An incident report is a record of an event that takes place. These reports are used in a variety of legal and other situations, for example to help prove liability. It can also be used to prove negligence in some circumstances. In the workplace this can help establish whether a colleague is owed proper remuneration for the work they have done. If you’ve been injured at your workplace and wish to claim back payment for your injuries then an incident report sample letter will prove invaluable.
Accident reports tend to follow a standard format. You should ensure that the incident you have reported on has been included, along with any photographic evidence and witness statements. In addition, you should provide copies of medical reports, police reports and ambulance services records if applicable. This information should all be typed double-spaced, underlined, and enclosed in safety black letter. It’s worth noting that the hospital you have been treated in may decide to make a report about your injury, but this may be strenuous to arrange.
An incident report can help establish liability and if negligence is proven, your employer can make a claim for compensation. However, without proof it may be difficult to make a successful claim. Your employer may need to provide witnesses who have actually witnessed the accident or an official report from an ambulance service. Photos can also help, so you may wish to obtain one to take home with you.
Your incident report should include all the relevant details about the accident. It should also contain any observations made by the arresting officer after their initial arrest of the offender. This information can later be referred to in court. The incident report should also contain copies of the police reports and any witness statements relating to the accident.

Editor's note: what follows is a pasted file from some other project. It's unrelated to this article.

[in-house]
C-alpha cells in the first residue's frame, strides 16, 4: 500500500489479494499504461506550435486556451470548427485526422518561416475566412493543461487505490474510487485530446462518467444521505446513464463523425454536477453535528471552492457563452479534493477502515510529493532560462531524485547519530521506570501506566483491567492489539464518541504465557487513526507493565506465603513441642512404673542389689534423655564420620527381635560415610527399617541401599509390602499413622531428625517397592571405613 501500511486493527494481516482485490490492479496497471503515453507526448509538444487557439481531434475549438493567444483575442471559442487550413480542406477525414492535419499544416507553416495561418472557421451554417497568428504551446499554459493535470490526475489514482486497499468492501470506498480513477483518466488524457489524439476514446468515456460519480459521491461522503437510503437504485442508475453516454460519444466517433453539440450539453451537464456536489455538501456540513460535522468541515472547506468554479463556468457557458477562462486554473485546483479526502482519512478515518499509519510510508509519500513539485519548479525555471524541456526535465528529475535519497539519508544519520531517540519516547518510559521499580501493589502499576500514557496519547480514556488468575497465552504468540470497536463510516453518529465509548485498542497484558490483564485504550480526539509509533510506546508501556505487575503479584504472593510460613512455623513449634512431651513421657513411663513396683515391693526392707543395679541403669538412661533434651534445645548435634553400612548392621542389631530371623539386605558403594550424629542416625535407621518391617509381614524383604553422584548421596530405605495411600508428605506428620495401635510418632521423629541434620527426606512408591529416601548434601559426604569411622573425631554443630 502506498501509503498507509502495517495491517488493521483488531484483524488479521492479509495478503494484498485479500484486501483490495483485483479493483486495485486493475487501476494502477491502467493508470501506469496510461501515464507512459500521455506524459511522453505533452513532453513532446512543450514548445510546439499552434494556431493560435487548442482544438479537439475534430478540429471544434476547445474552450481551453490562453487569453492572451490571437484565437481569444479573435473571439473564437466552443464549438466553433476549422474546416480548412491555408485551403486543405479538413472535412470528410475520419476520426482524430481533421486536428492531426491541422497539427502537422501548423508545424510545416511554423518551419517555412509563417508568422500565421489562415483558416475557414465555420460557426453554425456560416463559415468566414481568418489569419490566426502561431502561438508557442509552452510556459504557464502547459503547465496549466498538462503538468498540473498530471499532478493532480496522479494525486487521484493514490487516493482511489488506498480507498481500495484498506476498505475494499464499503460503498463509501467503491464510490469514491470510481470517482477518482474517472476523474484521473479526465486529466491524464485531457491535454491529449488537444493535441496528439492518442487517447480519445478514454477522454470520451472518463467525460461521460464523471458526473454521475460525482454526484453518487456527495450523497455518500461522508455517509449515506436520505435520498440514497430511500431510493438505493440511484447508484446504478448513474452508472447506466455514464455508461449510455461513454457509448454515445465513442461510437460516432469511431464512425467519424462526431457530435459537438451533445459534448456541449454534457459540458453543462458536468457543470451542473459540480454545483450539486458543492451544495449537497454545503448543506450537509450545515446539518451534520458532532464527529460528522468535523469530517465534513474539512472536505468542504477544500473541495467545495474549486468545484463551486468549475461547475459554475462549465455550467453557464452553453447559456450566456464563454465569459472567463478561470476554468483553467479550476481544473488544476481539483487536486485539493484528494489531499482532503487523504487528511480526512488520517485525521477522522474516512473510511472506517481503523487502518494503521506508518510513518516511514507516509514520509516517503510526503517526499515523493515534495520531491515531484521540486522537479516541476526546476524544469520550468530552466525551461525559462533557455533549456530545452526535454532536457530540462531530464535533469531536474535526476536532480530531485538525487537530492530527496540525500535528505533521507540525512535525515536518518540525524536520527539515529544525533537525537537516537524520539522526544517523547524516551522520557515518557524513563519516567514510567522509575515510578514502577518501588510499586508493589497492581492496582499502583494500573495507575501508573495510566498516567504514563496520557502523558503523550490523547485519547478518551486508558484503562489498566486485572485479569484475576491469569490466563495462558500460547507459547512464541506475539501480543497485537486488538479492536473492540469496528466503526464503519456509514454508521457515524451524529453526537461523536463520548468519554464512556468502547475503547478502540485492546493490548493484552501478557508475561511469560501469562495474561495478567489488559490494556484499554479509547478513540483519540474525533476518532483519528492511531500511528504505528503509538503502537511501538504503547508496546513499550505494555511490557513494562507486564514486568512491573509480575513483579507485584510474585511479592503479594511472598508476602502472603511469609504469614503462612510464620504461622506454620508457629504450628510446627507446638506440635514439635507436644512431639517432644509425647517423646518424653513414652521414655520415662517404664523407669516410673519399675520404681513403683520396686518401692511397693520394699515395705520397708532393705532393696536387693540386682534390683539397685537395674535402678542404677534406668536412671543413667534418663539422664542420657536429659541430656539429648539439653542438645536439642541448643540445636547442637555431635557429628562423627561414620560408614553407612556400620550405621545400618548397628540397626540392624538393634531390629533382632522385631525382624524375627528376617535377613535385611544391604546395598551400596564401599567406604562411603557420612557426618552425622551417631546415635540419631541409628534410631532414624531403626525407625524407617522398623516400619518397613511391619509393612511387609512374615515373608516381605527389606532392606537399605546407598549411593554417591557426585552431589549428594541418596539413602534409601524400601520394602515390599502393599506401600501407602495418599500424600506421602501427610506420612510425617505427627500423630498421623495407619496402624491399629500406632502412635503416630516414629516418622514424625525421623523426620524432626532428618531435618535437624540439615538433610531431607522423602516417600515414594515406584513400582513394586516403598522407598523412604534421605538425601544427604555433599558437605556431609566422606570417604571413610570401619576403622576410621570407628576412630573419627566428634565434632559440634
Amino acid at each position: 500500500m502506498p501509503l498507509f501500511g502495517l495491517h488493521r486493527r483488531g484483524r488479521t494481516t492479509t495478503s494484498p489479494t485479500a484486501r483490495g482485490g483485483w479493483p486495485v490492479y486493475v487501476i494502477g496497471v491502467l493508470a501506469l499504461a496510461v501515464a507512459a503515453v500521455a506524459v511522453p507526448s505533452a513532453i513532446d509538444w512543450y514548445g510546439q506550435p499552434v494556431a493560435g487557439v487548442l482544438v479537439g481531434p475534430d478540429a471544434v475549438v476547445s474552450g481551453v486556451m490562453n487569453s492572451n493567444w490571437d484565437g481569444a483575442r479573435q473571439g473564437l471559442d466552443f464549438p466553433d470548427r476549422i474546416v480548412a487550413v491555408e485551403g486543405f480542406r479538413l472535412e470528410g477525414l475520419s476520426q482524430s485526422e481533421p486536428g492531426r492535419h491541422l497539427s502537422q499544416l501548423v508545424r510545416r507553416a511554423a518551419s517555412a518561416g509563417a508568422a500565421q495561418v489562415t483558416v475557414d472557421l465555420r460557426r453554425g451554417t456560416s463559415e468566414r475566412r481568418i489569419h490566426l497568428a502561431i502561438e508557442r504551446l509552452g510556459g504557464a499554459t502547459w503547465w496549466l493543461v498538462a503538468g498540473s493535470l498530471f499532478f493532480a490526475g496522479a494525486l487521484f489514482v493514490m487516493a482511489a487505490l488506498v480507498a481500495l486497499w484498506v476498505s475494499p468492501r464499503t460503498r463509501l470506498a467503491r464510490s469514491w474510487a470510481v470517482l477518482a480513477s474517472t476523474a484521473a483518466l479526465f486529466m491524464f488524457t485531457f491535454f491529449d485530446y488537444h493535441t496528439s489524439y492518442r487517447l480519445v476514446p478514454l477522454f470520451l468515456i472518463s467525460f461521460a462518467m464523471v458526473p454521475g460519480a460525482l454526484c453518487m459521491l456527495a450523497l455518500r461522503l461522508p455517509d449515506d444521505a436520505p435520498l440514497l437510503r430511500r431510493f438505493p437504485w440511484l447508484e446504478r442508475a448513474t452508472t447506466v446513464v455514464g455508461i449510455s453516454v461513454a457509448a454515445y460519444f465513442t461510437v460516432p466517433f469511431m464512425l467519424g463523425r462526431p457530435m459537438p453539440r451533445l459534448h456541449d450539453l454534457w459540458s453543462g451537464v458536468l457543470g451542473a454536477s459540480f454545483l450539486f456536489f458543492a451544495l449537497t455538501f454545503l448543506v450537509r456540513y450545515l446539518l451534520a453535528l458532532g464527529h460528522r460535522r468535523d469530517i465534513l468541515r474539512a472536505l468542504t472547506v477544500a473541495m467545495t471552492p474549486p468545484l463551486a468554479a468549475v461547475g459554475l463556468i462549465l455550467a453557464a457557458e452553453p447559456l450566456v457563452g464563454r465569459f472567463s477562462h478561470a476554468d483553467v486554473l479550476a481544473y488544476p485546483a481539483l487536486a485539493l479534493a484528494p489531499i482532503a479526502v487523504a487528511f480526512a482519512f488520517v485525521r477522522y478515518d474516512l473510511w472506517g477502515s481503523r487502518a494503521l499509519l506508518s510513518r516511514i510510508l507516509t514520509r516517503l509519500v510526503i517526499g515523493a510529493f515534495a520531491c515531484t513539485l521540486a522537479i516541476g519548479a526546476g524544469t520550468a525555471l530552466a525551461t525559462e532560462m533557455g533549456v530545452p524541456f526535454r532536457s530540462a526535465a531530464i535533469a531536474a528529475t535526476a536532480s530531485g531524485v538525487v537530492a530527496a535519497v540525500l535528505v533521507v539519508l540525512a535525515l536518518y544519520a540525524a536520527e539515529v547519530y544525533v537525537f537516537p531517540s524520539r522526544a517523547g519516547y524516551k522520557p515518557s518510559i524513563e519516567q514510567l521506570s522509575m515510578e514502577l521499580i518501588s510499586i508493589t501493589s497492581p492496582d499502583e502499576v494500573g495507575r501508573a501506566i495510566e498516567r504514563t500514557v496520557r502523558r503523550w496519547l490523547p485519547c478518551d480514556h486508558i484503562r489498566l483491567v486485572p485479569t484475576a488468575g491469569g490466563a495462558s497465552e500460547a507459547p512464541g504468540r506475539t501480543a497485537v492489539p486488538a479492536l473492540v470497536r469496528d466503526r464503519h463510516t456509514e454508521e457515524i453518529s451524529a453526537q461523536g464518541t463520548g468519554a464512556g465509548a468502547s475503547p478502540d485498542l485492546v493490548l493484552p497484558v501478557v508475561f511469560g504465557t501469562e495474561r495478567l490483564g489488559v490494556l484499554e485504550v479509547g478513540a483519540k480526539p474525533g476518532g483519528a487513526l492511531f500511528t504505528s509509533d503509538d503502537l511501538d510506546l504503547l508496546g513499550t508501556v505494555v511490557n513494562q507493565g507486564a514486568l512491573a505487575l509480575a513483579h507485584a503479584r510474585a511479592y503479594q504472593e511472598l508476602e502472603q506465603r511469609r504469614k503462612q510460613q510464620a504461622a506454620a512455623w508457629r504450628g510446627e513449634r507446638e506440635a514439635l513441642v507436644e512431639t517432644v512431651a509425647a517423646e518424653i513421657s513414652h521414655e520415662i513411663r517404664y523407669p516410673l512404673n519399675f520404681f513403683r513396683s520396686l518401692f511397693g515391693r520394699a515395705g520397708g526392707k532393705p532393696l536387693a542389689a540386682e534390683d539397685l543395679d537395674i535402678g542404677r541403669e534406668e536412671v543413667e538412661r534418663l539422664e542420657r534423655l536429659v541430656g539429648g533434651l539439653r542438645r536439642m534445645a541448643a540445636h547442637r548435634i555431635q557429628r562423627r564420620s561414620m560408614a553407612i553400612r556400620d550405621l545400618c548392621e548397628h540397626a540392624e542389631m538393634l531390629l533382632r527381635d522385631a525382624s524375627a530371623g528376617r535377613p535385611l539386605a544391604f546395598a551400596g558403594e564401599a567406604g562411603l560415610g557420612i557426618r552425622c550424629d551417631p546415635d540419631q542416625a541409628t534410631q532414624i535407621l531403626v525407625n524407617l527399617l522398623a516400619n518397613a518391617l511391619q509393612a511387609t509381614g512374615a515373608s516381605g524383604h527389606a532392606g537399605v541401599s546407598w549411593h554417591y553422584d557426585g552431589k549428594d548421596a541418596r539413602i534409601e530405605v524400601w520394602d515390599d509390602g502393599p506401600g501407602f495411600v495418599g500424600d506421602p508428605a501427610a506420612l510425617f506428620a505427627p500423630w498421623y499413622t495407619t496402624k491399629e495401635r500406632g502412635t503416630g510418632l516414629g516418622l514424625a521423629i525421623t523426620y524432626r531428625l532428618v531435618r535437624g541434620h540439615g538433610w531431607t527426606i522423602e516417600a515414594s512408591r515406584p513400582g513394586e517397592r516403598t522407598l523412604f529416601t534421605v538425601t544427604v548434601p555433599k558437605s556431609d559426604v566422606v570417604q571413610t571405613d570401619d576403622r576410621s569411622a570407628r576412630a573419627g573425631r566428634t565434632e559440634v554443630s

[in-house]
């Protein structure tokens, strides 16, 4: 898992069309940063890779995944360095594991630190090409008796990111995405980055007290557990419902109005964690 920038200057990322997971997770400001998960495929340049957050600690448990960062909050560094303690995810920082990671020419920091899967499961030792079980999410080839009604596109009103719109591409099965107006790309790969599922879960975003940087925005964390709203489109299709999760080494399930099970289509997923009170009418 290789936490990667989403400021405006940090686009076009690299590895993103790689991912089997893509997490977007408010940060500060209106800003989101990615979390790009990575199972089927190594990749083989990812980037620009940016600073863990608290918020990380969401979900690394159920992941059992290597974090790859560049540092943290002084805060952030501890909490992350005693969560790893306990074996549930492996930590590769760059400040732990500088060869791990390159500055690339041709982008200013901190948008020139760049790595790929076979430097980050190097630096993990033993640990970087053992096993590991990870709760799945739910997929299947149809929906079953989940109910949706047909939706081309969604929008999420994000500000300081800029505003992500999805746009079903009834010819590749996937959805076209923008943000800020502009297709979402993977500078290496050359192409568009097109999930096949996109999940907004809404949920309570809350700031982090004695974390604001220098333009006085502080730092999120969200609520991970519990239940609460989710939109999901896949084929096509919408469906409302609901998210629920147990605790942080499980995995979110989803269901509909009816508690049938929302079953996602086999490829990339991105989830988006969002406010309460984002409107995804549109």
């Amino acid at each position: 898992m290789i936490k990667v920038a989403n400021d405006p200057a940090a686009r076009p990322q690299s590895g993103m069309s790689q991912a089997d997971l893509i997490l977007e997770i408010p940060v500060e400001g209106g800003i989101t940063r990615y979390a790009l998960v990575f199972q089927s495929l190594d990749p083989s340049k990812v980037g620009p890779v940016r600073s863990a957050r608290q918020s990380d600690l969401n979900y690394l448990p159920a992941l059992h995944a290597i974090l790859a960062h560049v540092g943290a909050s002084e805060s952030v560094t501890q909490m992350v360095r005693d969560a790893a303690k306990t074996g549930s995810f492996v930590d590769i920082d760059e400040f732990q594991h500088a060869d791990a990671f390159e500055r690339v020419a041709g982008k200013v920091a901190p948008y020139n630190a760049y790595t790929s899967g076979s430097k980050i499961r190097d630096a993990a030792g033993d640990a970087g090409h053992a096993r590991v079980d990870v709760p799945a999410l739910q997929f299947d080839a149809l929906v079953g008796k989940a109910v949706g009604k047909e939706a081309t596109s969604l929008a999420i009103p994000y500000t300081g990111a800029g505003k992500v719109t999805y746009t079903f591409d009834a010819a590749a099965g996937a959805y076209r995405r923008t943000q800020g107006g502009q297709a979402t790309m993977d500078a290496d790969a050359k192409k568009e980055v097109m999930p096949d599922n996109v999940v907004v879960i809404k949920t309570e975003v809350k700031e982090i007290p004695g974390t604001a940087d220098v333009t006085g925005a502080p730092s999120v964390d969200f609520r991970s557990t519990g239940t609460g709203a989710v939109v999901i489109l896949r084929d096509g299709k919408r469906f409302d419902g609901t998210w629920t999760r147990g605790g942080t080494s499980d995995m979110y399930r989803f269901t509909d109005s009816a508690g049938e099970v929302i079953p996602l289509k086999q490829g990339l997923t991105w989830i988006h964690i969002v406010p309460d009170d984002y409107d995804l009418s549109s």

If you suffer any injuries because of the crash, then you must inform your Employer immediately. You should keep any copies of any medical records, prescriptions, or x-rays. It is vital that you make your statement or documentation available when you speak to your Employer’s Claims Department. You should keep any copies of your insurance details including your PIP and other policies with your records. This will enable you to submit a claim when you become unable to work.
You should make a claim for all expenses relating to the accident including fuel charges, car hire/hire charges, and any other expenses incurred during the recovery process. Your Employer should pay these costs within a reasonable time frame. This could be up to a period of 14 days. It is important however, that you keep any receipts for any goods or services purchased as a result of your accident with you.
When you have written the accident report, it should be given to the Police within a reasonable time frame. It is also advisable to forward this report to your insurance company and any other third parties involved in the accident. It may also be necessary to obtain the opinion of an accident investigator. If you are unsure whether you need an accident report sample, you should contact your Employer or worker’s comp agent who will be able to provide you with more advice.
When you file your accident claim, your Employer will send a proof of claim letter to your Insurance Company. You will then need to wait until your proof of claim letter has been received before you can make a final claim for compensation. This will usually take around two weeks. Once your compensation has been granted, you should be given an amount that you will need to pay straight away. You should make sure that all receipts are given to you so you can keep track of what you owe. This way, if you change your mind, you will still have all the records you need to make a successful compensation claim against your Employer.